Meet Iowa City Council At Large Candidate Angela Winnike

Angela Winnike (center, green shirt), Iowa City Downtown District's Nighttime Mayor stands in the pedestrian mall in dow
Angela Winnike (center, green shirt), Iowa City Downtown District's Nighttime Mayor stands in the pedestrian mall in downtown Iowa City on June 8, 2017. Winnike was hired into the position in April and is meant to serve as a liason for nighttime businesses in the district. (Liz Zabel/The Gazette)

Name: Angela Winnike

Address: 629 S. Riverside Dr., Iowa City

Age: 35

Seat seeking: At Large

Occupation: Nighttime mayor; Chief of Retail Operations, The Java House

Educational background: B.A. Political Science

Why are you running for council?

Winnike: I want to serve the community I love. I grew up in Iowa City and want to give back to the community that raised me and made me the person I am today. I believe I represent a large population of young, non-traditional (single, no children) professionals in the Iowa City community and we need a voice.

What are the three largest issues facing the city? How will you address them?

Winnike: A lack of affordable, workforce housing; affordable housing for students and just housing in general. I believe if we allow for the development of taller buildings, redevelopment of existing properties in redeveloping neighborhoods for multifamily units we can easily solve the issue of cost to own a home, as well as created density in our near-city center neighborhoods.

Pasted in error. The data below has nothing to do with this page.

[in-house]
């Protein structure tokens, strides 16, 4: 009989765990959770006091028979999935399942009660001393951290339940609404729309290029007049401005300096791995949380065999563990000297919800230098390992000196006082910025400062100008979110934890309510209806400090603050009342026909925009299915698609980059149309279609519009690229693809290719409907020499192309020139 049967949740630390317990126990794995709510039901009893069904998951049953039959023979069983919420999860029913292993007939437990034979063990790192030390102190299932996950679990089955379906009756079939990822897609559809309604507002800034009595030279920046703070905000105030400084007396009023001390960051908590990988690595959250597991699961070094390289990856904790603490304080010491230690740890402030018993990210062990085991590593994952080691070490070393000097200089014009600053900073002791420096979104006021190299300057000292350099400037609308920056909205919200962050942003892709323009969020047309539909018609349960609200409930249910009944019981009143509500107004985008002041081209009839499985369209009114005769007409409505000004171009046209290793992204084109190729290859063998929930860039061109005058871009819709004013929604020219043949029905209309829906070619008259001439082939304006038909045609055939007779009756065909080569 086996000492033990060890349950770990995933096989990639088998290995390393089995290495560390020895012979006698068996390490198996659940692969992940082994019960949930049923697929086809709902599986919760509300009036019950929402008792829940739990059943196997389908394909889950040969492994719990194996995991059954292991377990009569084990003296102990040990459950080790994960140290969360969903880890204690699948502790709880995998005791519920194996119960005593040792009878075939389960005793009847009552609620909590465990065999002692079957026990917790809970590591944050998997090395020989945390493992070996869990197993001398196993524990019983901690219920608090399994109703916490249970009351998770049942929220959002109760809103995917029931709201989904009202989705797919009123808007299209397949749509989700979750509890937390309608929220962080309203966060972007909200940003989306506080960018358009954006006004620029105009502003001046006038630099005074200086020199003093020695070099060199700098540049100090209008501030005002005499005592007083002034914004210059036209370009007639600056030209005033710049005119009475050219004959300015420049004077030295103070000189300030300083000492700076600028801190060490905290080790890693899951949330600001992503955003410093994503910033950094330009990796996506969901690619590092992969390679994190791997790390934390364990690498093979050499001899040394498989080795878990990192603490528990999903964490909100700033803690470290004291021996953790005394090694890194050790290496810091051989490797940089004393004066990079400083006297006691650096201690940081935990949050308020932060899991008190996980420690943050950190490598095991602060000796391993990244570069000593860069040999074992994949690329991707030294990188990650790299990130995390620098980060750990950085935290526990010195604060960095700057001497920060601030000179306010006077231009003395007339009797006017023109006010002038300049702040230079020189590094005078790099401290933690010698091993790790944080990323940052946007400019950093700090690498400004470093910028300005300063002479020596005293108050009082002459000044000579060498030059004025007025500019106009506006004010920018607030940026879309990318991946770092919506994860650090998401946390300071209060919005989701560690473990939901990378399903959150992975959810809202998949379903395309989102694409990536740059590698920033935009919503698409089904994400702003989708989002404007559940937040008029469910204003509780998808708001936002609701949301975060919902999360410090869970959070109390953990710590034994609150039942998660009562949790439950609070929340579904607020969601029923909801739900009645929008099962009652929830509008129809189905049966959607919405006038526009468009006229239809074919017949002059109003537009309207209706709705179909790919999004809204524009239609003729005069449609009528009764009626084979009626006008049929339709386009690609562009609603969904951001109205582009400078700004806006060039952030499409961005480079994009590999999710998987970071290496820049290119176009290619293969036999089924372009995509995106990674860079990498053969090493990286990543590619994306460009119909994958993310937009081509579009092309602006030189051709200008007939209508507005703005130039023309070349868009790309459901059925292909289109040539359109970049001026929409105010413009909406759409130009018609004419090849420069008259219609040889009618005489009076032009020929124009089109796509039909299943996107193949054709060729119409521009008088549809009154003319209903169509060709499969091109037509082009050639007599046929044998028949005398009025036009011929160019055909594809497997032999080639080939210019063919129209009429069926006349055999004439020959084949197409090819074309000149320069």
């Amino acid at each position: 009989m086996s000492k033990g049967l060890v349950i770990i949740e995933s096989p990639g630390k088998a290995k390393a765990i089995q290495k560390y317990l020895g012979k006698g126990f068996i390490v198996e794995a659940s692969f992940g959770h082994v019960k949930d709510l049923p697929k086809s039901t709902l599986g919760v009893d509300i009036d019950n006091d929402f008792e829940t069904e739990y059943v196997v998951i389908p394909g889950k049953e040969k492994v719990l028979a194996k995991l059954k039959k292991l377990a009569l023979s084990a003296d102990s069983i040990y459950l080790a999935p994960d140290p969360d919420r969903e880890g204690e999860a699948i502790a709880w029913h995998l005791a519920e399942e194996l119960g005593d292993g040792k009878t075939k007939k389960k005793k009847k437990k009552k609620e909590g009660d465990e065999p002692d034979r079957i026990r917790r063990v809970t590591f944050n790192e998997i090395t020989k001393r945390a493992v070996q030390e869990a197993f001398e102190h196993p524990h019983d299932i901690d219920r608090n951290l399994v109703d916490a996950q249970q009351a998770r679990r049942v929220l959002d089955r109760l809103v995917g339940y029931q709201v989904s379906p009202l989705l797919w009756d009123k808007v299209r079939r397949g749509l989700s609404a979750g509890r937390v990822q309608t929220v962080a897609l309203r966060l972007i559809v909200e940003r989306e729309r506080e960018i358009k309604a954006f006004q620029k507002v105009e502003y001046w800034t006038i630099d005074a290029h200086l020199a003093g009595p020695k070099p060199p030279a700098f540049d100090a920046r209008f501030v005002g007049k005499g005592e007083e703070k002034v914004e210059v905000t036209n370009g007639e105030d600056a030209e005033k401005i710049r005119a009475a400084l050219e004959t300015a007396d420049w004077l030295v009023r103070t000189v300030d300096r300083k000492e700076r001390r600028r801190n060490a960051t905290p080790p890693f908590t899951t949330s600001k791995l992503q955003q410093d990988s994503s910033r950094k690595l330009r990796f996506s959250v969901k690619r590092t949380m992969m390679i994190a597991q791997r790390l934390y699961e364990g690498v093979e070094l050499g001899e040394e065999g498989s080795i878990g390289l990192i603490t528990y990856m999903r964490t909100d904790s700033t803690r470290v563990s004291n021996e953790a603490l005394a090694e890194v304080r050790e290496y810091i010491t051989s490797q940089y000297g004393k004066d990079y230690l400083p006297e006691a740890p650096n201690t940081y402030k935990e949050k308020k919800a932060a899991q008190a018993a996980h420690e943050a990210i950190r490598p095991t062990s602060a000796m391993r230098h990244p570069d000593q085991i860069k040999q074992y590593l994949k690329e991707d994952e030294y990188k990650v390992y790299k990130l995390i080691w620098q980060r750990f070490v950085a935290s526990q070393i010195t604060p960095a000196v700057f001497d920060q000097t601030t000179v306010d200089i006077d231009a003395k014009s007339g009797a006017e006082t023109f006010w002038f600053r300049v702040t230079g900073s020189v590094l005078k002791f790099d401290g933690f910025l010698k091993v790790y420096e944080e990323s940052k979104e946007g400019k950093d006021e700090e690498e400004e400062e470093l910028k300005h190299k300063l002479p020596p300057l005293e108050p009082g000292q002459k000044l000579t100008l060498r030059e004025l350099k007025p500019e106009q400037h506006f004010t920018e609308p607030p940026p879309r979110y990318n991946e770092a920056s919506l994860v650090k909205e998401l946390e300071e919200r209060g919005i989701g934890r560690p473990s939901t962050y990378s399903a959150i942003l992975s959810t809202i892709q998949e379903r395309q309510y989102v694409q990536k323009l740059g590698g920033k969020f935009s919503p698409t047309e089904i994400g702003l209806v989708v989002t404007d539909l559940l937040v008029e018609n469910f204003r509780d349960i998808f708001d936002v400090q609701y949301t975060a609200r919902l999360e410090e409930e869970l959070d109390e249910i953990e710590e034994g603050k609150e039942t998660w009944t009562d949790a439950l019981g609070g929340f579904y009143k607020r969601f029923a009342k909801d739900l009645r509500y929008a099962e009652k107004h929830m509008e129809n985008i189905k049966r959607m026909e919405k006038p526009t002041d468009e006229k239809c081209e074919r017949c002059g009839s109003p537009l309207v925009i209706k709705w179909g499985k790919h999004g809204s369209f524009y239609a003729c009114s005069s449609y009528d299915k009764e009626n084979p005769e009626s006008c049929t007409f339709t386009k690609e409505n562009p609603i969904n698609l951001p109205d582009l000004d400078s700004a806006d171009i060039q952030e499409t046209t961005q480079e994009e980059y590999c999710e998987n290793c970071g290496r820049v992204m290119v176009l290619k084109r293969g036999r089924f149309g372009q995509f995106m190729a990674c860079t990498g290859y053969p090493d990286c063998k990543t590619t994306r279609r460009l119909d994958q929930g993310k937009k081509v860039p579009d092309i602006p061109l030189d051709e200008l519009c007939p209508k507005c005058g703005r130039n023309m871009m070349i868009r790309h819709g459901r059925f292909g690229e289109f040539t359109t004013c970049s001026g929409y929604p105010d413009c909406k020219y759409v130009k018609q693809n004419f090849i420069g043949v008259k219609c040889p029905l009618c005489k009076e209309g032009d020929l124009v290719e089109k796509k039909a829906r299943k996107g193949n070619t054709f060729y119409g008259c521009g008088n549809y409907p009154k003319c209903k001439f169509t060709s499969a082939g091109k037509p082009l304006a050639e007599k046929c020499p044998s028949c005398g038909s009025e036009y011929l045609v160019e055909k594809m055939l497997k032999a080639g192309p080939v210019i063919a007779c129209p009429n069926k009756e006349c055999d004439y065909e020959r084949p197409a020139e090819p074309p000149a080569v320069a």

A lack of communication and collaboration between large governing bodies in our community, i.e. University of Iowa and the City of Iowa City. I think if the City and University pooled their efforts to solve the transportation accessibility issues in our community we could cut costs, save on route & service expansions and generate a higher revenue from increased usage.

Accessibility to our local leaders and city government. I believe that we are very behind in creating and using electronic platforms for form submissions, inquiries to city staff & council and access to our information base. There are a lot of people in our community who want to get involved and just do not know how.

With developments taking place on the city’s Riverfront Crossings Park and district, additional projects are expected to follow in rapid succession. How do you feel about what has taken place so far and do you want to see anything change or done differently?

Winnike: I truly believe the development of Riverfront Crossings will be the change Iowa City needs to keep more of its young, professional workforce here. I look forward to seeing what we can do to redevelop other neighborhoods and find better uses for underutilized spaces in Iowa City.

Downtown and the Pedestrian Mall updates continue to expand in Iowa City. However, some have criticized the city for putting too much focus into the downtown area, while ignoring other outlying neighborhoods. How much attention should be placed on downtown and is enough attention being paid to neighborhoods?